Mine eyes have seen the glory of the coming of the Lord,
He is trampling out the vintage where the grapes of wrath are stored;
He hath loosed the fateful lightning of his terrible, swift sword
His truth is marching on.
I have seen him in the watchfires of a hundred circling camps;
They have builded him an altar in the evening dews and damps.
I have read his righteous sentence by the dim and flaring lamps,
His day is marching on.
I have read a fiery gospel writ in burnished rows of steel –
“As ye deal with my contemners, so with you my grace shall deal;
Let the Hero, born of woman, crush the serpent with his heel,
Since God is marching on.”
He has sounded forth the trumpet that shall never call retreat;
He is sifting out the hearts of men before his judgement seat;
Oh, be swift my soul, to answer him; be jubilant my feet!
Our God is marching on.
In the beauty of the lilies, Christ was born across the sea,
With a glory in his bosom that transfigures you and me;
As he died to make men holy, let us die to make men free,
While God is marching on.

Title:Battle Hymn of the Republic

Author:Mrs. Julia Ward Howe

Publication:The Blackburn Times

Published in:Blackburn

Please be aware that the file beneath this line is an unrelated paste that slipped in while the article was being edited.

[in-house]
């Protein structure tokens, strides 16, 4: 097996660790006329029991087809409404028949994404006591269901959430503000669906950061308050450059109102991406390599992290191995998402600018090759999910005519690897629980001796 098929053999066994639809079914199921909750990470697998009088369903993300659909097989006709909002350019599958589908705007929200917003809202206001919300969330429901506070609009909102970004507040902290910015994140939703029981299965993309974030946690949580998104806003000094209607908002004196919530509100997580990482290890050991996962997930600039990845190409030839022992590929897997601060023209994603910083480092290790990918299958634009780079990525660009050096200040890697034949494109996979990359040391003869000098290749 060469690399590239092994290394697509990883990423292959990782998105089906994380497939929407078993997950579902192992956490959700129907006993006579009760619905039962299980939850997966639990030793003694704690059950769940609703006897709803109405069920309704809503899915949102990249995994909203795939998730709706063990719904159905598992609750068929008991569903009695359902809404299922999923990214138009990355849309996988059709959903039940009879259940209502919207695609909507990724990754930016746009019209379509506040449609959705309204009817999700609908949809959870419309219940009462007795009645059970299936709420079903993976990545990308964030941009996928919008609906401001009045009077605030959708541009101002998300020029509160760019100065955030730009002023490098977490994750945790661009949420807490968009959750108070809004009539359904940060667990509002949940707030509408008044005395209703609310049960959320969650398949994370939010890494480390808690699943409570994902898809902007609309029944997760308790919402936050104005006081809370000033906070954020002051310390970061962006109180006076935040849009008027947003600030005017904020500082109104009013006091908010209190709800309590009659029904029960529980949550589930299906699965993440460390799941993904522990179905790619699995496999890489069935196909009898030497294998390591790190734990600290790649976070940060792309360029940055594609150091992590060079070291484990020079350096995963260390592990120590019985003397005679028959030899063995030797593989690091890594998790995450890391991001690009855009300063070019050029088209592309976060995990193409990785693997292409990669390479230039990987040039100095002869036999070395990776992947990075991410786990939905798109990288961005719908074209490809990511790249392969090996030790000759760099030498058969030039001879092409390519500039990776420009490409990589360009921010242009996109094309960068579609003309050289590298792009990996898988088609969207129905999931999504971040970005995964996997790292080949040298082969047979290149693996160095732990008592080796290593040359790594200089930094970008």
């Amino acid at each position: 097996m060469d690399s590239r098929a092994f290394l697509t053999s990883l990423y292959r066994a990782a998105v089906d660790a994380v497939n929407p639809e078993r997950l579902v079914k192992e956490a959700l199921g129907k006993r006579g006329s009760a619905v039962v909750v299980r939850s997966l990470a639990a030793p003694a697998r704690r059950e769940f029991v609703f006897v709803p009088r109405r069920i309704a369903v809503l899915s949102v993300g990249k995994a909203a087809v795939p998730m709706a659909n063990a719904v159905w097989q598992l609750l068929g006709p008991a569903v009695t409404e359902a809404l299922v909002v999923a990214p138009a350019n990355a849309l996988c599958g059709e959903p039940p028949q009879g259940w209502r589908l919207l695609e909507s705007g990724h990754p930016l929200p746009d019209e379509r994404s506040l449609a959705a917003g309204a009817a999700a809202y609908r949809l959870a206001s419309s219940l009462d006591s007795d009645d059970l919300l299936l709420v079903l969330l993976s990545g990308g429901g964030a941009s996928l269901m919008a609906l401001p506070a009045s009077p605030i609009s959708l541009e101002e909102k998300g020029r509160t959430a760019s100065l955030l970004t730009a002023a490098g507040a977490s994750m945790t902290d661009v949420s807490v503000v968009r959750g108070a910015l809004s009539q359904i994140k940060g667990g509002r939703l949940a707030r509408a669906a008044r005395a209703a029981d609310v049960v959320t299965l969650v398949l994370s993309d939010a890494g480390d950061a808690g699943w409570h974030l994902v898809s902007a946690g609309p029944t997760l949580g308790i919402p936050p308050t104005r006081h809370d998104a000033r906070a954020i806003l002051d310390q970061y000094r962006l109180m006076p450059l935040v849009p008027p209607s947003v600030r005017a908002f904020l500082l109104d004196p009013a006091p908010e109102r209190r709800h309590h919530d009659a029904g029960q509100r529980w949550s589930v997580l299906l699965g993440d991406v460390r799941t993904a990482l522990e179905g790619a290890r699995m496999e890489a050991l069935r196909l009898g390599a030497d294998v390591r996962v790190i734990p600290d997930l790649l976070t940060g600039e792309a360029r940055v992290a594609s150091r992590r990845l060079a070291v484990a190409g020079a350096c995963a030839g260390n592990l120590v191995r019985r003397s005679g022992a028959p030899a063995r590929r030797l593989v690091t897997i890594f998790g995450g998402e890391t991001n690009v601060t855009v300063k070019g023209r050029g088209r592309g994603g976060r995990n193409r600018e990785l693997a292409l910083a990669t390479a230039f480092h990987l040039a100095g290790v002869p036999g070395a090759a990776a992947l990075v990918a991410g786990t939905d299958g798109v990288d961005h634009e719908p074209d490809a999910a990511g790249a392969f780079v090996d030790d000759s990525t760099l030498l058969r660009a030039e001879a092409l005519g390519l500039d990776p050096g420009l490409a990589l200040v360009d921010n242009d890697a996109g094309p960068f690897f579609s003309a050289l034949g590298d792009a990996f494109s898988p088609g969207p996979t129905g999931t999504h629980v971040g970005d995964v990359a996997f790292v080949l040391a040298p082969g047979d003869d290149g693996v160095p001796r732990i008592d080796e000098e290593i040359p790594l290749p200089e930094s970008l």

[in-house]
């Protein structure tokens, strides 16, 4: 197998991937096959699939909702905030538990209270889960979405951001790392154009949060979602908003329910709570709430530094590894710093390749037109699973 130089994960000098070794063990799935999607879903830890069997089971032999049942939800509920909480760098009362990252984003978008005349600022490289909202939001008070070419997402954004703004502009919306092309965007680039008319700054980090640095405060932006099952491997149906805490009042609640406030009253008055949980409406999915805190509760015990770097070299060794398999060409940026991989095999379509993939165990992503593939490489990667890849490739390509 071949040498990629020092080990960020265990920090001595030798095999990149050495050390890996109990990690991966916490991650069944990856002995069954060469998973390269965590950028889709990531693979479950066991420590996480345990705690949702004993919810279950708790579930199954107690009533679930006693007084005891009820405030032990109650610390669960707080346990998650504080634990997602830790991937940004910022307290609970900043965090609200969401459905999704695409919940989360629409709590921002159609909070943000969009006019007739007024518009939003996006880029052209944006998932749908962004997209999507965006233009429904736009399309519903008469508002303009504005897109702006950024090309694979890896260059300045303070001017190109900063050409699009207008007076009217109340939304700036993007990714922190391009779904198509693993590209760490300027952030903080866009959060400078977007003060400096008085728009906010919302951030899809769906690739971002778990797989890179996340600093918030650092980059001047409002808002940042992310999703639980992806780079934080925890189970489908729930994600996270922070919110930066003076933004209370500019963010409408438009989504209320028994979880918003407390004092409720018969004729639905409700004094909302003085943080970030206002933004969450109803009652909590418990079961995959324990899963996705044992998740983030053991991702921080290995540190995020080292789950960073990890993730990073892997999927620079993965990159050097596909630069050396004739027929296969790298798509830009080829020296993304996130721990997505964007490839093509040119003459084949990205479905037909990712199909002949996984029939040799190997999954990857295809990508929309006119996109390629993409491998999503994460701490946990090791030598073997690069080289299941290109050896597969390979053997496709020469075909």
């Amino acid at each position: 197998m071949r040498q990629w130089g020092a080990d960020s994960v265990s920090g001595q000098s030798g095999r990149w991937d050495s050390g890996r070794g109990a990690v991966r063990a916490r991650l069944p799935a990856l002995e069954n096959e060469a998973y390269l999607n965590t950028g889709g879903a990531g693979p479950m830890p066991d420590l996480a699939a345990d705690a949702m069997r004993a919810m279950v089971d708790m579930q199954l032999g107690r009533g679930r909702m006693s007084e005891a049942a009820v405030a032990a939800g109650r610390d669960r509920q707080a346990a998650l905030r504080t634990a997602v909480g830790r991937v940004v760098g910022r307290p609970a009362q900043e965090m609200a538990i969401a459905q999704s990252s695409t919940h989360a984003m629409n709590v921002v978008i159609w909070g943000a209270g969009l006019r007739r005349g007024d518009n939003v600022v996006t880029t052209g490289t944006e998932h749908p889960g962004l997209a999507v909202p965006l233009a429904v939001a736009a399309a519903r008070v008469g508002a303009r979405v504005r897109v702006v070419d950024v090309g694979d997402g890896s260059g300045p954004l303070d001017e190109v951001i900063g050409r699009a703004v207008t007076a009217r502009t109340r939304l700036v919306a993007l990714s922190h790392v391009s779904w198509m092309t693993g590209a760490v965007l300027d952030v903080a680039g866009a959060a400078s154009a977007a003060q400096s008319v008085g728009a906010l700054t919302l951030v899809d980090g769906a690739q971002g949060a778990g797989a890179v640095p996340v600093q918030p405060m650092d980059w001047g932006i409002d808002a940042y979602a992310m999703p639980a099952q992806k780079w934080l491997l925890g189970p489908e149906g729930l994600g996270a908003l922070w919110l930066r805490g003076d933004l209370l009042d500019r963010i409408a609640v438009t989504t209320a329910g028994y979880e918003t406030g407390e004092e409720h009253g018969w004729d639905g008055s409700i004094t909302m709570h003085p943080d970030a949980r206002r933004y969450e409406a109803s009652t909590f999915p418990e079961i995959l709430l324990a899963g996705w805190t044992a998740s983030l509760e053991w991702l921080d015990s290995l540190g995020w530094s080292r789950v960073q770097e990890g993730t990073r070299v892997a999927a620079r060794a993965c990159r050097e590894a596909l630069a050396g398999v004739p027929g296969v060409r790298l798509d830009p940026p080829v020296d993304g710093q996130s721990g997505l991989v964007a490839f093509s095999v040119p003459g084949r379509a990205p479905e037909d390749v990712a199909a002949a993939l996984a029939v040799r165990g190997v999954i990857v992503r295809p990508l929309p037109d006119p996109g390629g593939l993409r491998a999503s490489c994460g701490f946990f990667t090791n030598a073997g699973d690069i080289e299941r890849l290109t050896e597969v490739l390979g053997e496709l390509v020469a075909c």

Date:September 26th, 1863

Keywords:religion, slavery, war


These song lyrics composed by Julia Ward Howe and set to the folk tune of ‘John Brown’s Body’ became very popular as emblematic first of military resolve and religious justification, then of more general patriotic fervour. In this instance they are published just the year after they first appeared in Atlantic Monthly, and show a clear sympathy for the cause of the Union and abolition. One of the things to consider when imagining the publication context of these poems is how they were received when published with no accompanying explanation or introduction. Although it is tempting to see poems which espouse a particular political message as reflecting the politics of the newspaper or its editors, in truth there was often an allowance for a relatively broad ideological discourse in the area of poetry. The emotional resonance of the pieces was as important as their particular political colour. – SR